Such letter writers are never appreciated. Either speak in person or not at all. And stay cordial.

    Have some perspective: these folks are not denying justification by faith, they are merely not singing enough psalms for you.
     
  13. bookslover

    bookslover Puritan Board Doctor

    What command? Chapter and verse, please.
     
  14. Tom Hart

    Tom Hart Puritan Board Senior

    Really? :scratch:
     
  15. Tom Hart

    Tom Hart Puritan Board Senior

    As for myself, I'd appreciate a letter from Ed Walsh any day.
    No. The issue is that they are not singing any psalms at all.
     
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  16. kodos

    kodos Puritan Board Junior

    Brother, you know that I am EP. But some of our non-EP brethren have a point. You don’t have to tear down hymns and write a long essay, in order to plead for more psalms - he is likely to receive this letter as contentious.

    However, God has called him to shepherd you. Many an undershepherd has had his heart moved by a simple plea to conscience. Ask for at least one metrical psalm a service and that you’d be happy to help out financially if that involved purchasing a new psalm book.

    Keep it short, simple, and heartfelt. You won’t convince him of EP, but you might move him as your pastor to have Christ’s compassion. I just prayed for you and your session, dear brother.
     
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  17. Reformed Covenanter

    Reformed Covenanter Puritanboard Commissioner

    I would echo Romesh's point (I was thinking of saying something similar, but he put it better than I could). To be perfectly honest, I think that it is time for a bit of tough-love and self-examination among the EPers on PB. Are we trying to win people over to our views, or are we merely being contentious? Also, are we placing a greater emphasis on this doctrine than the Bible itself does? I get the distinct impression that it dominates some of your Christian lives in a manner that is simply not healthy (not you, Ed). Do not get me wrong, exclusive psalmody is important but it is not the be-all and end-all.
     
    Last edited: Feb 10, 2020
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  18. Ed Walsh

    Ed Walsh Puritan Board Junior

    Did you think that was an unkind letter? That was the farthest thing from my mind.
     
  19. Tom Hart

    Tom Hart Puritan Board Senior

    I don't see anything wrong with the letter. And I would wish that the worship of God would not be esteemed as a "pet doctrine".
     
  20. NaphtaliPress

    NaphtaliPress Administrator Staff Member

    I've been around the block a time or two and Daniel and Rom are right that taking in totality as far as what I've seen on social media over the years, some EPs (cage stage; usually not decades at it mind you) are some of the worst thing for promoting psalm singing. But unless I"m mistaken, Ed is not EP. He says he sings the hymns. He's simply advocating for some psalms to be sung now and then in worship. Would I have sent this second hand letter? No. I mean as far as judging by all that we know which is not much compared to Ed. But still, it would have to be pretty drastic seems to me to not do so and I think it should have been sent to the man whose views for a second time he's been upset with. Would I have posted the letter to a (public mind you) discussion forum to discuss even with names wiped? No.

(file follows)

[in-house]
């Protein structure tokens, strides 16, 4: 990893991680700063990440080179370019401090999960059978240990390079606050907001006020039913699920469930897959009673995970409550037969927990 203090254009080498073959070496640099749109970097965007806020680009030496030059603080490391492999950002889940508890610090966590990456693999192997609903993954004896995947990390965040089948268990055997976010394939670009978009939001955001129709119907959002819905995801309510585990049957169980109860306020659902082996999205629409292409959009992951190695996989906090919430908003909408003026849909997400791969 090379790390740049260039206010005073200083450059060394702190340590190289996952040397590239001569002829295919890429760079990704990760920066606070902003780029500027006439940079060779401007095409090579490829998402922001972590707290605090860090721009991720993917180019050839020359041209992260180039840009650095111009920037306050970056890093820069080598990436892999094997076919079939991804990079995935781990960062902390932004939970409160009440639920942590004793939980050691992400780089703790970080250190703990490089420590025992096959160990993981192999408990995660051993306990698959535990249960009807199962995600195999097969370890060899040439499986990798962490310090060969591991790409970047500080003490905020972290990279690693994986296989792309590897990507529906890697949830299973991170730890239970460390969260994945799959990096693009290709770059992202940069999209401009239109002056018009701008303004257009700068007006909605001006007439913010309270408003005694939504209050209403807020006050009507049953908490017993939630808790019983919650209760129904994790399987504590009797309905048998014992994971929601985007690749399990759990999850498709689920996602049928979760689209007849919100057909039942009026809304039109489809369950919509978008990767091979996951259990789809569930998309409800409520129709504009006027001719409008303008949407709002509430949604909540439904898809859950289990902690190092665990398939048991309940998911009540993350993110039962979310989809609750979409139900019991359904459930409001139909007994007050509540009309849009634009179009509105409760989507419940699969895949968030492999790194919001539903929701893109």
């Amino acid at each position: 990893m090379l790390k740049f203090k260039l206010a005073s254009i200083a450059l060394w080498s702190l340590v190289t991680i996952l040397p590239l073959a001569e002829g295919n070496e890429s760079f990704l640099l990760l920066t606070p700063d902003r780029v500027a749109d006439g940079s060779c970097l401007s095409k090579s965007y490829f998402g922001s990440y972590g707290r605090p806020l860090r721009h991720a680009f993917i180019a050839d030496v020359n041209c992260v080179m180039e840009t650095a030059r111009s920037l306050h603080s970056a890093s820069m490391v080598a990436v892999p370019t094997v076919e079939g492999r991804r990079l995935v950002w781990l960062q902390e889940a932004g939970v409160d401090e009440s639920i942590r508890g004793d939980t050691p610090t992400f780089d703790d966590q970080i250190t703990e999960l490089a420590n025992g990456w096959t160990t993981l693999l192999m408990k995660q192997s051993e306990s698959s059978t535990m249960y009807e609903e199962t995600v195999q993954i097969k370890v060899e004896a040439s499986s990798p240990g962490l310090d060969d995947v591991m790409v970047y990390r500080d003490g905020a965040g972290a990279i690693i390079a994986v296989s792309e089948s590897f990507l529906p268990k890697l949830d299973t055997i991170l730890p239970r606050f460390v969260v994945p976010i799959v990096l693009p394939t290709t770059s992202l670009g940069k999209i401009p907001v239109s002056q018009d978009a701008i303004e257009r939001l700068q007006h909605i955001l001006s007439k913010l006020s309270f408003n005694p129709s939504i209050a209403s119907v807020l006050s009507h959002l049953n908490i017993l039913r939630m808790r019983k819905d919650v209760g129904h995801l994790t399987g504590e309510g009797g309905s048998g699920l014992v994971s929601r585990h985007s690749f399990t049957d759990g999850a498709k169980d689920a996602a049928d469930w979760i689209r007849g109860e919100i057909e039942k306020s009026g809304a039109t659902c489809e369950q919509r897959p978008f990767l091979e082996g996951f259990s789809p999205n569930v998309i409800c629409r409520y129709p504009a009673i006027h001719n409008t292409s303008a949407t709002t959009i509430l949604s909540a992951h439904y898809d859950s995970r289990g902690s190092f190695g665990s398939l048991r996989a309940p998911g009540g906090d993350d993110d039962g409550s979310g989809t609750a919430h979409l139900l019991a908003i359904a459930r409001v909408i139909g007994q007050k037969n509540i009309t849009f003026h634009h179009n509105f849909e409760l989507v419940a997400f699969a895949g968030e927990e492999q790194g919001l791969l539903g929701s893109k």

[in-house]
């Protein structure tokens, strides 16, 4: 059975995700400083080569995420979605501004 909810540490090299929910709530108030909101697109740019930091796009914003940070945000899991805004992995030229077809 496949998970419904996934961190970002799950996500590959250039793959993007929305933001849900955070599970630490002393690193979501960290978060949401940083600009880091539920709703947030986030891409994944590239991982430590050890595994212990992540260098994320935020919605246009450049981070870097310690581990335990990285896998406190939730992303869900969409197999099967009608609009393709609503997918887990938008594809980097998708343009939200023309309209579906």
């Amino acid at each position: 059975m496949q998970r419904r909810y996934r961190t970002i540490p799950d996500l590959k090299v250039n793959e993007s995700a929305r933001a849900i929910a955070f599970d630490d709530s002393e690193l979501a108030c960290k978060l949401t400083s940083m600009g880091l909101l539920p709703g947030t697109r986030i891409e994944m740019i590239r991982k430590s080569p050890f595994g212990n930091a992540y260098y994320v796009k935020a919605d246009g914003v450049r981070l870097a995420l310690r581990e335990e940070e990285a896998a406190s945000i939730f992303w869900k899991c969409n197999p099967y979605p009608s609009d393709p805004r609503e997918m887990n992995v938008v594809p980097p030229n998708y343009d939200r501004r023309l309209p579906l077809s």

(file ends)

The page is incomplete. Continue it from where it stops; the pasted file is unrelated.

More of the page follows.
21. Pergamum

    Pergamum Ordinary Guy (TM)

    It is a perfectly kind letter and you are a very kind man.

    But, with most churches being a mix of believers with different views and most pastors trying to preach the Word and also keep people happy, if even 4 or 5 people in the congregation made it a habit of such letters over 2ndary issues, the preacher could become very fatigued.

    I have been the recipient of such letters; it gets tiresome even if you only receive 3 or 4 a year.

    I'd also ask how many letters of appreciation congregants write with the same care to their preacher. If a pastor receives a letter, it is usually a gripe of some kind. When I receive such a letter, I cringe even before opening it, because I can guess at the pious-sounding-but-critical content it will surely contain.

    If I were you, I'd simply ask if a psalm could be sung once per service. That would be a good compromise. It is quite a long letter and I predict many would not take it well. Try to be content with a church that preaches the truth, even if they don't get it 100% right in singing.

    Of course, I'll admit that I write as one who is not sympathetic to the EP view, I think EP folks are a bit tedious usually anyways, so I am biased already.
     
  22. Ed Walsh

    Ed Walsh Puritan Board Junior

    I want to let you know that the elder I sent this to is one of my best friends, and he worked for me for months, and we know each other very well. We often debated one another during work time. When he said we probably should be getting back to work, I reminded him that I was the boss, and it was my money, and if I have to pay you to talk theology, that was my business. We both laughed and usually got back to work.

    My friendship with this elder and his wife and four great kids is why I knew he would be happy to consider my critique.
     
  23. Pergamum

    Pergamum Ordinary Guy (TM)

    Ok, that is great then, brother. I retract my statements. I am glad you have this close relationship with him.
     
  24. Ed Walsh

    Ed Walsh Puritan Board Junior

    @Pergamum

    Dear Ben,